A: I decided to pursue a writer's career in China, as early as the late seventies when I started to study under Professor Bian Zhilin for my first MA in English literature. At that time I was writing poetry in Chinese, of course. What happened in Tiananmen Square then totally changed my plan to write in China; in 1996, after seven or eight years in U.S., I made my first trip back to China, and I was surprised at all the changes that had been taking place in China. So I thought about writing a book about the Chinese society in transition, with an intellectual as the main character who would think about how and why things are happening like that, but having not written a novel before, I had a hard time putting things together, so I turned to the structure of crime fiction as a ready-made framework, in which I might say what I want to say. As it turned out, an investigating police officer proved to be a convenient vehicle to look at the social problems. And then it turned into an ongoing series.

Q-5 : How many series you have written till now and can you please tell me what are plots of theses books?

A: Eleven novels in the Inspector Chen series, and I'm working on number twelve. In each of the Inspector Chen novels, I set the criminal investigation in a specific background. In other words, what I want to explore is not simply whodunit, but in what social, cultural, political circumstances the crime and investigation take place. For instance, in Red Mandarin Dress, a serial murder case investigated in terms of the aftermath of the Cultural Revolution; in Don't Cry, Tai Lake, a mysterious case in the crisis of China's water pollution; in Shanghai Redemption, a murder case in the midst of uncontrollable corruption under the one-Party system.

Q-6 : I have visited China thrice and I see many changes taking place in China? Will you decide to return China on a permanent basis in future?

A: For a writer, one question I have to ask myself is: can I write as freely, without worrying about the censorship in China. Nowadays I have had some of my Inspector Chen novels translated into Chinese, yet with so many cuts and changes in the Chinese text. For instance, the background of my books are set in Shanghai, but Chinese censorship officials would not tolerate the idea that a crime could have happened in Shanghai,China, so they changed Shanghai to "H city" in the Chinese. Needless, things politically sensitive are all censored. As it is, I think I will travel back to China for my books, but I will not return to China as a permanent base in the near future.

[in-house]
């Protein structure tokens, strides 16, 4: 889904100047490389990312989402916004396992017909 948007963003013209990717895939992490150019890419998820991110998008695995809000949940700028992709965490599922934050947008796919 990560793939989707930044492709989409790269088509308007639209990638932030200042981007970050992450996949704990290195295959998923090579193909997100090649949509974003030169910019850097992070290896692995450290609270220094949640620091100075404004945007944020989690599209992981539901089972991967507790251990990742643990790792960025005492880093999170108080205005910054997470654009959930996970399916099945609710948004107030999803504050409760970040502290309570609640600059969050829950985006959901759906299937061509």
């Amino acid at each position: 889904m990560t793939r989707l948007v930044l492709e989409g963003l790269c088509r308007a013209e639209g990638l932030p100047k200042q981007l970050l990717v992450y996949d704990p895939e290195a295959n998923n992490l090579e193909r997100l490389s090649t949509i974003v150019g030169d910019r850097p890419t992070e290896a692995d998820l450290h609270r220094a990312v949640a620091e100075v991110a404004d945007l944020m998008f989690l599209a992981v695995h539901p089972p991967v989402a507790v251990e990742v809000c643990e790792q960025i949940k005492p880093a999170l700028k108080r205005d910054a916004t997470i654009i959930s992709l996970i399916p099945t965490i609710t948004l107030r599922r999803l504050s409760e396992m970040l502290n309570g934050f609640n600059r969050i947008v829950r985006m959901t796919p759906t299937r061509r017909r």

Q-7 : Do you see any role model for you in China or in USA and what message you would like to give to today's youth across globe who loves reading your books?

A: For my role models, it will be a long, global list, including Li Shangyin, Fan Zhongyan, Joseph Conrad, Romain Rolland, T. S. Eliot--just to name a few that are jumping into mind. And for my readers all over the world, I want to thank them; in this complicated global age, books may make all of us see world in a different,hitherto unthought-of perspective--the same with me, and their support and encouragement make writing worthwhile.
Qiu Xiaolong has authored following books in Chief Inspector Chen series:
Shanghai Redemption

For years, Chen Cao managed to balance the interests of the Communist Party and the promises made by his job. He was both a Chief Inspector of Special Investigations of the Shanghai Police Department and the deputy party secretary of the bureau. He was considered a potential rising star in the Party until, after one too many controversial cases that embarrassed powerful elements in the Party, Chen Cao found himself neutralized. Under the guise of a major promotion, a new position with a substantial title but no power, he's stripped of his job duties and isolated. That's still not enough, as it becomes increasingly clear that someone is attempting to set him up for public disgrace and possibly worse..

Enigma of China

Chief Inspector Chen Cao of the Shanghai Police Department is in an unusual situation―a poet by training and inclination, he was assigned by the party to the Police Department after he graduated college, where he has continued to shine. Now he's a rising cadre in the party, in line to take over the top politic position in the police department, while being one of most respected policeman in the department. Which is why he's brought in by the Party to sign off on the investigation into the death of Zhou Keng.